A slight rustling was heard beneath the Abruzzi cloak and a black little hand was stretched out toward the red paper bag.

"Primo il latte, primo il latte" admonished the old man. "Non importa, piglio tu una," [Footnote: "The milk first, the milk first—never mind, take one."] he repeated, and took a big burnt almond out of the paper bag; the little hand disappeared, and a crunching was heard under the cloak. Don Gaetano poured the warm milk in a saucer, and then he carefully lifted up a corner of the cloak. There lay the poor little monkey with heaving breast and eyes glowing with fever. Her face had become so small and her complexion was ashy gray. The old man took her on his knees, and tenderly as a mother he poured some spoonfuls of the warm milk into her mouth. She looked with indifferent eyes towards the delicacies on the table, and absently she let her fingers pass through her master's beard. She was so tired that she could hardly hold her head up, and now and then she coughed so that her thin little body trembled, and she pressed both her hands to her temples. Don Gaetano shook his head sadly, and carefully laid the little invalid back under the cloak.

A feeble blush spread over the old man's face as he caught sight of me. I told him that I happened to be passing by just as he was entering his house, and that I took the liberty of following him upstairs in order to bid him good-morning and to give him my new address, in the hope that he would come and play to me as before. I involuntarily looked round for the barrel-organ as I spoke, and Don Gaetano, who understood, informed me that he no longer played the organ—he sang. I glanced at the precious pile of wood beside the fire-place, at the new blanket that hung before the window to keep out the draught, at the delicacies on the newspaper—and I also understood.

The monkey had been ill three weeks—"la febbre," [Footnote: La febbre: the fever.] explained the old man. We knelt one on each side of the bed, and the sick animal looked at me with her mute prayer for help. Her nose was hot, as it is with sick children and dogs, her face wrinkled like that of an old, old woman, and her eyes had got quite a human expression. Her breathing was so short, and we could hear how it rattled in her throat. The diagnosis was not difficult—she had consumption. Now and again she stretched out her thin arms as if she implored us to help her, and Don Gaetano thought that she did so because she wished to be bled. I would willingly have given in in this case, although opposed in principle to this treatment, if I had thought it possible that any benefit could have been derived from it; but I knew only too well how unlikely this was, and I tried my best to make Don Gaetano understand it. Unhappily I did not know myself what there was to be done. I had at that time a friend amongst the keepers of the monkey-house in the Jardin des Plantes, and the same night he came with me to have a look at her; he said that there was nothing to be done, and that there was no hope. And he was right. For one week more the fire blazed in Don Gaetano's garret, then it was left to go out, and it became cold and dark as before in the old man's home.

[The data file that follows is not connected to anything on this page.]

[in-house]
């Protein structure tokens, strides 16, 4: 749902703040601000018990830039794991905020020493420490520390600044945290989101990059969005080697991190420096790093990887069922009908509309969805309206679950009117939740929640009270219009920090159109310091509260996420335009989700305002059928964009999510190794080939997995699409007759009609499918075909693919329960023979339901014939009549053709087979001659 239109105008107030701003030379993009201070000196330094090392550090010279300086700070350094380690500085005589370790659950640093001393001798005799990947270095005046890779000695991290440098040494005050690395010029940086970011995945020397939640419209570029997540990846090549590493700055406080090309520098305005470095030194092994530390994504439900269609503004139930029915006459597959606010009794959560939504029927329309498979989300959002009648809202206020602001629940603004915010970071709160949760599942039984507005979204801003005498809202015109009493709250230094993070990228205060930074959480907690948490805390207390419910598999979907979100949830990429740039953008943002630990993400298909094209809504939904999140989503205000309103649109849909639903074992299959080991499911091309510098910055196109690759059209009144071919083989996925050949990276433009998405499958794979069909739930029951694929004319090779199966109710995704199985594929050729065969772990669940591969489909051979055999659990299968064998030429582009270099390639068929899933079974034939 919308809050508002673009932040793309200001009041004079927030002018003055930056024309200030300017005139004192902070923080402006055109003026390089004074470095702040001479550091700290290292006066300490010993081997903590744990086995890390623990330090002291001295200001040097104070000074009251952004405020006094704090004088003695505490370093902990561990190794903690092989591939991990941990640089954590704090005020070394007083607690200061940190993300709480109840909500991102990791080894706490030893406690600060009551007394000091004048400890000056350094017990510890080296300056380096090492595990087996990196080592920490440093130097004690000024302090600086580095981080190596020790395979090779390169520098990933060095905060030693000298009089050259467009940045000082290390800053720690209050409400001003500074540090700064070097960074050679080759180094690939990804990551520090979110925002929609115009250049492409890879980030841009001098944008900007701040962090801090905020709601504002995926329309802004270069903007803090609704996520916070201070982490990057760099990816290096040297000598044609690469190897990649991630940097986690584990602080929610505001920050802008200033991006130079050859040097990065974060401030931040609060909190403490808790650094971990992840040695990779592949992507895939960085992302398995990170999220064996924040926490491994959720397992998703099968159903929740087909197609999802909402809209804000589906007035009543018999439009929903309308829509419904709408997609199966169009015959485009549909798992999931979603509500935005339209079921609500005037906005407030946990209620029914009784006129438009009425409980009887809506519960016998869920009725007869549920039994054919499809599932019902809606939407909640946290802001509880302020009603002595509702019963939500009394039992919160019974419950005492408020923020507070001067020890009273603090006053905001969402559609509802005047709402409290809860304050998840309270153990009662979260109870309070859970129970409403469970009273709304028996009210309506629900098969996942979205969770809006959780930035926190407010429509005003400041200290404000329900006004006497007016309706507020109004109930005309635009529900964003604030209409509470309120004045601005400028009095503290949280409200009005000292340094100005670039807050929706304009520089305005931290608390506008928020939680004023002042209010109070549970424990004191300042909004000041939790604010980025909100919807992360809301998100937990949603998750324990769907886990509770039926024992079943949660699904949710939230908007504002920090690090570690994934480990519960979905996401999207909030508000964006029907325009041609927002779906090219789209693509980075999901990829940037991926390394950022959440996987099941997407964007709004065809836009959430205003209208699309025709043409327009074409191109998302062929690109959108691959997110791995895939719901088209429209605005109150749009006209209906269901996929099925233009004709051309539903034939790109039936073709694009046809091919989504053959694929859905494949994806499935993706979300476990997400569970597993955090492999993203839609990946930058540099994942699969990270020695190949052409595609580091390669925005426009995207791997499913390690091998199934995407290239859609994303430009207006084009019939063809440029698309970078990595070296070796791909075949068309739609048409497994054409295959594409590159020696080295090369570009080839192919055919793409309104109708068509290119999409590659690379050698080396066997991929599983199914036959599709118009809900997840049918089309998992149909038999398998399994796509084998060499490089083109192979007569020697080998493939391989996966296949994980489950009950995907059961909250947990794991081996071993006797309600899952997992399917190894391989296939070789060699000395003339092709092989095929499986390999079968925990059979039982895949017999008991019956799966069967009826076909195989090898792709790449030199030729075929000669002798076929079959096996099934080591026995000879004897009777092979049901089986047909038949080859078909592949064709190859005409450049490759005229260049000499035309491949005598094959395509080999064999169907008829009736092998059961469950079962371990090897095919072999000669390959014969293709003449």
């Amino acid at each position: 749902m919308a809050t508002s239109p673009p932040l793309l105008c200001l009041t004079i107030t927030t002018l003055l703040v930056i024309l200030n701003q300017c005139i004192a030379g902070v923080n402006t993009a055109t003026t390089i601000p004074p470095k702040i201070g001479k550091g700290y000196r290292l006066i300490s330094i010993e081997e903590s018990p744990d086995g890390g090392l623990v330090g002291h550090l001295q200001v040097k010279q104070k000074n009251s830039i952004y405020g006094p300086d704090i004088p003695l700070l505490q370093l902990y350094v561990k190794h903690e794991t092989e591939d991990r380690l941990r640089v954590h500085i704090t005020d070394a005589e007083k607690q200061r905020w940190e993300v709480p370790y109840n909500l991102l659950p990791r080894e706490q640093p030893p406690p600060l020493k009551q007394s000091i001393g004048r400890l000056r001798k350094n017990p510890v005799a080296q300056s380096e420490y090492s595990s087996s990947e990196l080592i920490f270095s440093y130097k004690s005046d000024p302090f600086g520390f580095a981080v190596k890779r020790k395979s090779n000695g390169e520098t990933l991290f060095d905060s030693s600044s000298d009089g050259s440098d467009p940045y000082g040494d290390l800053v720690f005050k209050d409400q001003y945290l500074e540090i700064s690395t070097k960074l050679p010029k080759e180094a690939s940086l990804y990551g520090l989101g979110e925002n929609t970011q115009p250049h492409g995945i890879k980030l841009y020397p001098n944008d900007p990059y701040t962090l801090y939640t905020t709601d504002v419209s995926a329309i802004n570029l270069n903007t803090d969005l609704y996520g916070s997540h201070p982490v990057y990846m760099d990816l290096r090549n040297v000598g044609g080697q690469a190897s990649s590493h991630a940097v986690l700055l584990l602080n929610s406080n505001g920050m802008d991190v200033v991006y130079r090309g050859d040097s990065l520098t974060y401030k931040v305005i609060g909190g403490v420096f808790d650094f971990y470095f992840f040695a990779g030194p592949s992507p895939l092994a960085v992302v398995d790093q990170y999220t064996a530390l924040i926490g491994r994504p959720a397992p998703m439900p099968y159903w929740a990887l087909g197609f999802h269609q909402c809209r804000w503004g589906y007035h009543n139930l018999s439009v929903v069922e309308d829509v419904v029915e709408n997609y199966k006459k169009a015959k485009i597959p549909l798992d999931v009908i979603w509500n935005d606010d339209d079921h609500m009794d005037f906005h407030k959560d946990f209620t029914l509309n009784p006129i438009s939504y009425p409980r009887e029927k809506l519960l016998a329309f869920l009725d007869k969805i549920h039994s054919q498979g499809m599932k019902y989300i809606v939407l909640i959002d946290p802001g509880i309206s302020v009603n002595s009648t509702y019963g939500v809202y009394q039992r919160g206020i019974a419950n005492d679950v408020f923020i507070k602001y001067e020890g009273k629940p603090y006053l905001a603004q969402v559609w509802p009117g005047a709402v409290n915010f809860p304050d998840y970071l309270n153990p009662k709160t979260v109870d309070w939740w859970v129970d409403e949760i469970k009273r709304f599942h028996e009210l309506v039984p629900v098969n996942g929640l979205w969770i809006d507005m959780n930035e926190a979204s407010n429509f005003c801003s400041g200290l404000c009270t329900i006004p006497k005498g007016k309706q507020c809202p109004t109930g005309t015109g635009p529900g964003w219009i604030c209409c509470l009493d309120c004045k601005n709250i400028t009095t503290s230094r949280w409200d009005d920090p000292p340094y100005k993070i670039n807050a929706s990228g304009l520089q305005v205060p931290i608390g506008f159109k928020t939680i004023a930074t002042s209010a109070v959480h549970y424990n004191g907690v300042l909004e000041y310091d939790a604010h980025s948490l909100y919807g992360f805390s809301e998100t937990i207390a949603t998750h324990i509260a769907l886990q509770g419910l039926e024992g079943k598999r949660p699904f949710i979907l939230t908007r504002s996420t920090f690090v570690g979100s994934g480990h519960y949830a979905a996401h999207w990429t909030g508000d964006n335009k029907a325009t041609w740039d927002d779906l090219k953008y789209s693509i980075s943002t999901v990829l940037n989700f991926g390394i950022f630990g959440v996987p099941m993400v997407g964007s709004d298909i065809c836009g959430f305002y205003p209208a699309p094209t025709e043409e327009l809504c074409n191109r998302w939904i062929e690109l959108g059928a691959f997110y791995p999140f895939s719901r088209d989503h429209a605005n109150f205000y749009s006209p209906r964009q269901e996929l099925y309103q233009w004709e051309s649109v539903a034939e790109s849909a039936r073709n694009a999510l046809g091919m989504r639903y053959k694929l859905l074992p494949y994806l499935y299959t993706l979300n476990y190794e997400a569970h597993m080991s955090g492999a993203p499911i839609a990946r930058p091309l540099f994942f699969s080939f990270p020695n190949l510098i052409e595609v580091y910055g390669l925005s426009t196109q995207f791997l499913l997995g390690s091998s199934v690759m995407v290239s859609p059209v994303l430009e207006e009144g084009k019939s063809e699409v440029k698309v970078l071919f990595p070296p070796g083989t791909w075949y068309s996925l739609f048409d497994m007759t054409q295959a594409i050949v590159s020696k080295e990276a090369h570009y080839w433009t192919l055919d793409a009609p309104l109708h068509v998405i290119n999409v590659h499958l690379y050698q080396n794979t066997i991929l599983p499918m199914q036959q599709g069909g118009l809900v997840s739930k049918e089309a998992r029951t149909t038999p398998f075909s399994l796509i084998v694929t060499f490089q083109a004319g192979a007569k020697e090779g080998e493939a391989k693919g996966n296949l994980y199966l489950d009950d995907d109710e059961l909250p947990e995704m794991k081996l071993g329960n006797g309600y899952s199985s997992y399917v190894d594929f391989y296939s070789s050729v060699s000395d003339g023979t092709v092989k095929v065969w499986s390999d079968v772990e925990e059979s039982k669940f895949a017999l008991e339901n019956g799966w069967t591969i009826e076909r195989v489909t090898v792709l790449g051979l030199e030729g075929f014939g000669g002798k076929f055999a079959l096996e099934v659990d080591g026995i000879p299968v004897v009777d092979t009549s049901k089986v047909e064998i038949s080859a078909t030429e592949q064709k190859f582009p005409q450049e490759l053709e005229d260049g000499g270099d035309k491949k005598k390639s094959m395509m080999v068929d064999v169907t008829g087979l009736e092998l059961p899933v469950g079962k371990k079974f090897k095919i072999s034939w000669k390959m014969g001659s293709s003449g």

True, he got his barrel-organ out from the pawn-shop, and now and then a copper fell into his hat. He did not die of starvation, and that was about all he asked of life.

The spring came and I left Paris; and God knows what become of Don

If you happen to hear a melancholy old barrel-organ in the courtyard, go to the window and give a penny to the poor errant [Footnote: Errant: wandering.] musician—perhaps it is Don Gaetano! If you find that his organ disturbs you, try if you like it, better by making him stand a little farther off, but don't send him away with harshness! He has to bear so many hard words as it is; why should not we then be a little kind to him—we who love music?

—AXEL MUNTHE (adapted).

[Footnote: What interested the author in the old organ-grinder? What was the music like? Explain the title of the story. By what incidents does the author show the unselfish devotion of the old musician for his pet? Was his pet winning or lovable? Why did the old man care so much for it? Is the picture of the old man dignified or sordid?

Why? Point out instances of dramatic contrast. Are the descriptions in the story simple or elaborate?]

Louise de la Ramee